In Progress

Note on in-progress books: I’m only posting the book cover the very first time I add the book to the list on the blog, but you can see the covers by following the links in the titles.

Finished This Week*

If you want to read my full reviews, see the Goodreads links below; for books I’ve finished, I’m planning to give just a five-sentence review on the blog. *Also, not necessarily finished this week this time…just finished since the last Bookalicious post. Which is why some of these have cover photos, too – some of them have not been mentioned on a previous Bookalicious post.

  • If You Loved Me, You’d Think This Was Cute by Nick Galifianakis
    Read my review on Goodreads
    This is a book of single-panel cartoons from Nick Galifianakis, cousin to the more famous comedian and actor Zach Galifianakis. The subject of all the cartoons seems to be the differences between men and women and how that complicates relationships. I found most of the cartoons somewhat amusing, and a handful actually made me chuckle out loud. For the most part, though, the subject matter and punchlines seemed kind of tired and trite. It took me about an hour to read the whole book, so if you’re looking for something to provide a little mild humor on the classic man-vs-woman debate, it’s a small time commitment for a few chuckles.
  • In the Breeze of Passing Things by Nicole Louise Reid
    Read my review on Goodreads
    This is a novel told from the perspective of Iva, an almost-12-year-old who travels with her little sister and mother between several increasingly smaller and more dreadful residences. The present-day story is interspersed with Iva’s memories of better times when their family was intact and lived in the same house for years at a time. Because Iva believes she has a very special bond with her father, and that she was his favorite, she spends a lot of time pining for him and plotting ways that she can re-unite her family, or – if that’s not possible – at least for her to go live with her dad instead of her mom. We see Iva experience disappointment after disappointment, disillusionment after disillusionment at the hands of her parents, until she decides to just rely on herself forevermore. I think the book was supposed to make you feel like Iva would be okay after she ultimately breaks away from her irresponsible parents, but all I could think of was what awful things a 12-year-old would meet while trying to make her way on her own, which made me find the book bleak and depressing in the end.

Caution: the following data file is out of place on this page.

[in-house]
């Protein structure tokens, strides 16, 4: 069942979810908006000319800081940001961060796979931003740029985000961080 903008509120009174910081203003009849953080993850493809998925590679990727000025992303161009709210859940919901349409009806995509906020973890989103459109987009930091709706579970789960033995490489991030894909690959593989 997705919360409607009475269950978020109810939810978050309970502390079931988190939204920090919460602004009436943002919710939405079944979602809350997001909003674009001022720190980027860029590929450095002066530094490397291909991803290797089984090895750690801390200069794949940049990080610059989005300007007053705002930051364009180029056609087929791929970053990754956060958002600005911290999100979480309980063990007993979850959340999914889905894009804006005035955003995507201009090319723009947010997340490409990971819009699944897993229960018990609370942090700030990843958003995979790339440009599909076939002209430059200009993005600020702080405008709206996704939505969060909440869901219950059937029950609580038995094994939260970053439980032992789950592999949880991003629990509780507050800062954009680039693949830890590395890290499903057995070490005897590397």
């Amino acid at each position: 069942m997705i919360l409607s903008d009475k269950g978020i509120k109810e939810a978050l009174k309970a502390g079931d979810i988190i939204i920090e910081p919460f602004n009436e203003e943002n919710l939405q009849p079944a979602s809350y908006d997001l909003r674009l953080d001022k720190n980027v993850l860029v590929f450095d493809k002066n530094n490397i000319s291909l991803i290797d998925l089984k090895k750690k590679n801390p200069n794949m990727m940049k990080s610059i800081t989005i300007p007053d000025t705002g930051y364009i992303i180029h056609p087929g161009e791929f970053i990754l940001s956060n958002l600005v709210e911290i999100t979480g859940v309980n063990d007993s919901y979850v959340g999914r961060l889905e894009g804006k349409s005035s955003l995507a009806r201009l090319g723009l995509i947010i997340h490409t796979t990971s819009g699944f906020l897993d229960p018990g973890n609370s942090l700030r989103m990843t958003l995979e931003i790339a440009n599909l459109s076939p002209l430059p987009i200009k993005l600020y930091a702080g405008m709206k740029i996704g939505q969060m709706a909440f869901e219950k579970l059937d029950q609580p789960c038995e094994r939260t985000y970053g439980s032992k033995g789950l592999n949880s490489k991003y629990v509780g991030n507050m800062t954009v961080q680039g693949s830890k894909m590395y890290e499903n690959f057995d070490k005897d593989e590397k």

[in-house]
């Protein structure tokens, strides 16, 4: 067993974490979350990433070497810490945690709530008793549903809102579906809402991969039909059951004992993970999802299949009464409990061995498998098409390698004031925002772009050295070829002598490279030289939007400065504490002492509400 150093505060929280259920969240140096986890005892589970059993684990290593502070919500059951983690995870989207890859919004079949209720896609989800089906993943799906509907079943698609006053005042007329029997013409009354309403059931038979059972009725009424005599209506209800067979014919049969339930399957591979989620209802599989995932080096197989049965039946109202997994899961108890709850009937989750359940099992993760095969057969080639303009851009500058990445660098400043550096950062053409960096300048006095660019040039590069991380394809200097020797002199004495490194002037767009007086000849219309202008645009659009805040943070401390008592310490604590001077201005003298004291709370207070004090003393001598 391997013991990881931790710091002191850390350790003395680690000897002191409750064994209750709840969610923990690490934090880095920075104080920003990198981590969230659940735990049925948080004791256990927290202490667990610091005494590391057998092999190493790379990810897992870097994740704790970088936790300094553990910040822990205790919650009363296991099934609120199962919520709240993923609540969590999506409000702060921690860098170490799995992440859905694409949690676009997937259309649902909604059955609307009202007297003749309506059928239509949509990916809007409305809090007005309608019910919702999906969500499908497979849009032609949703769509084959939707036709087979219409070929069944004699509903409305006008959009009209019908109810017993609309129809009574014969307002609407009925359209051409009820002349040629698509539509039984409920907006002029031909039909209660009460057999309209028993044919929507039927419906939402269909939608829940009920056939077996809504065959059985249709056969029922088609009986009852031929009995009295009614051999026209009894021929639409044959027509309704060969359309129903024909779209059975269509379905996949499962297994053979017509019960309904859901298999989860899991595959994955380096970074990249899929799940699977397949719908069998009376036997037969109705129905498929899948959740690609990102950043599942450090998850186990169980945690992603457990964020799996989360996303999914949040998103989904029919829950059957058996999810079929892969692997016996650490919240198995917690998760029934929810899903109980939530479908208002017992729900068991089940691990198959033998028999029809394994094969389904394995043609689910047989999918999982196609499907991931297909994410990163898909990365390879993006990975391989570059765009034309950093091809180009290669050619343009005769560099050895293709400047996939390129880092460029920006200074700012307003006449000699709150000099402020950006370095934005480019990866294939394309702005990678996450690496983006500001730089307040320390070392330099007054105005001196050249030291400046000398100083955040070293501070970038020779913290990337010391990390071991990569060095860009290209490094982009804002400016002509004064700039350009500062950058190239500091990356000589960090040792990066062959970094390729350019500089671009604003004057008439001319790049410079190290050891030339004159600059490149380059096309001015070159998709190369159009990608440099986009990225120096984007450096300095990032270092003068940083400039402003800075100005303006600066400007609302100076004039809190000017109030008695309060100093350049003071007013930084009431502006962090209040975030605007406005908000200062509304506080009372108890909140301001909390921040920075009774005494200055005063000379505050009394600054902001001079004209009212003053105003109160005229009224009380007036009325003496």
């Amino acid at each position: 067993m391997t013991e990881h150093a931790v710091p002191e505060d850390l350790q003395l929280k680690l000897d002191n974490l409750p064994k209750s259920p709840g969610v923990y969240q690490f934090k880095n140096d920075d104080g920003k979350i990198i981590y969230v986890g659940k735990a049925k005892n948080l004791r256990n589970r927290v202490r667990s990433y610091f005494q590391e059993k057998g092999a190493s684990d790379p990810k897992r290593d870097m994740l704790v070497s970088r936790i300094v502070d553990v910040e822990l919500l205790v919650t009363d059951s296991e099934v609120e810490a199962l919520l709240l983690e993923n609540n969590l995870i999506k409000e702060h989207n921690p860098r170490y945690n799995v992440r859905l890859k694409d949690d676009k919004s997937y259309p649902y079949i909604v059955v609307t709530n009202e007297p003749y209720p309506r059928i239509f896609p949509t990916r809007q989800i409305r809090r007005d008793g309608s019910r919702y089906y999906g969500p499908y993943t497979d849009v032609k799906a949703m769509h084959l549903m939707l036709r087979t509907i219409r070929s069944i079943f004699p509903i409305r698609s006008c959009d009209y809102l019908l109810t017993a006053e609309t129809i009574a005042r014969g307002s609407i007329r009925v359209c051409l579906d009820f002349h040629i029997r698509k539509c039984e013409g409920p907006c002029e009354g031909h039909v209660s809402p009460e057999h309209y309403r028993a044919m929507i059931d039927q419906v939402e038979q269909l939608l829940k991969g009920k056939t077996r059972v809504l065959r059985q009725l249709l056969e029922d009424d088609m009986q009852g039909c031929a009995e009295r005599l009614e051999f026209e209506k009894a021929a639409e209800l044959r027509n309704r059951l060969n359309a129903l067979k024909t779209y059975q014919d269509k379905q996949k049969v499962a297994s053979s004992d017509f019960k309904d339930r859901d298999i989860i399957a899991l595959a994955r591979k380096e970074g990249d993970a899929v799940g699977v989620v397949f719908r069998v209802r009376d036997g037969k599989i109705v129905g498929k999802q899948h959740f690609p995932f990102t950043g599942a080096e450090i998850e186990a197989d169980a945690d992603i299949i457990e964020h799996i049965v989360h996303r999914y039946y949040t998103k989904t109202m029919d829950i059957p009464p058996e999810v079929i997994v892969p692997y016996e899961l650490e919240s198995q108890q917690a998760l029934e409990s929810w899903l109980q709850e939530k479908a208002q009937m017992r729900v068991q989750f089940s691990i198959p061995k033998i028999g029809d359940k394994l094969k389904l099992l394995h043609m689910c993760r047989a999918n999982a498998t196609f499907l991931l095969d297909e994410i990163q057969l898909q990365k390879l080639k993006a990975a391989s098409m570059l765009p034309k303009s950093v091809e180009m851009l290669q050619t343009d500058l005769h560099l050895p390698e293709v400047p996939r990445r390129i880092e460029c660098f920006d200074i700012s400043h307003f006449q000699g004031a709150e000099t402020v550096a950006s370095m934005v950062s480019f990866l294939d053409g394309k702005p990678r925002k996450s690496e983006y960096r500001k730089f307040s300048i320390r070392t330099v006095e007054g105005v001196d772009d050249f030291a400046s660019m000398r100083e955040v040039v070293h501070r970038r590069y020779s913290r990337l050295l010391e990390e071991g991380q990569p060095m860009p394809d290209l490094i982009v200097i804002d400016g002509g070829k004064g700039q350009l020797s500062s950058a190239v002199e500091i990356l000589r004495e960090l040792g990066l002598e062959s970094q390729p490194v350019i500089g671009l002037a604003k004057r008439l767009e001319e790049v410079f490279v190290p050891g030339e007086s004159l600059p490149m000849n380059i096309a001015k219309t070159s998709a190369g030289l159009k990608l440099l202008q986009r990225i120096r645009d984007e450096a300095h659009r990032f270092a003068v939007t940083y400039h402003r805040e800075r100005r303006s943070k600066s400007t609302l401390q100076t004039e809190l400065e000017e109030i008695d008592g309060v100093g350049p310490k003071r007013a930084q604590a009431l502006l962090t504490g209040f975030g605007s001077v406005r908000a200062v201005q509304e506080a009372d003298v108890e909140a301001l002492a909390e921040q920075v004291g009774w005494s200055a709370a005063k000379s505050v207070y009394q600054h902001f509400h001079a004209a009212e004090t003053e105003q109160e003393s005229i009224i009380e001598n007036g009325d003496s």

• Moon Women by Pamela Duncan
    Read my review on Goodreads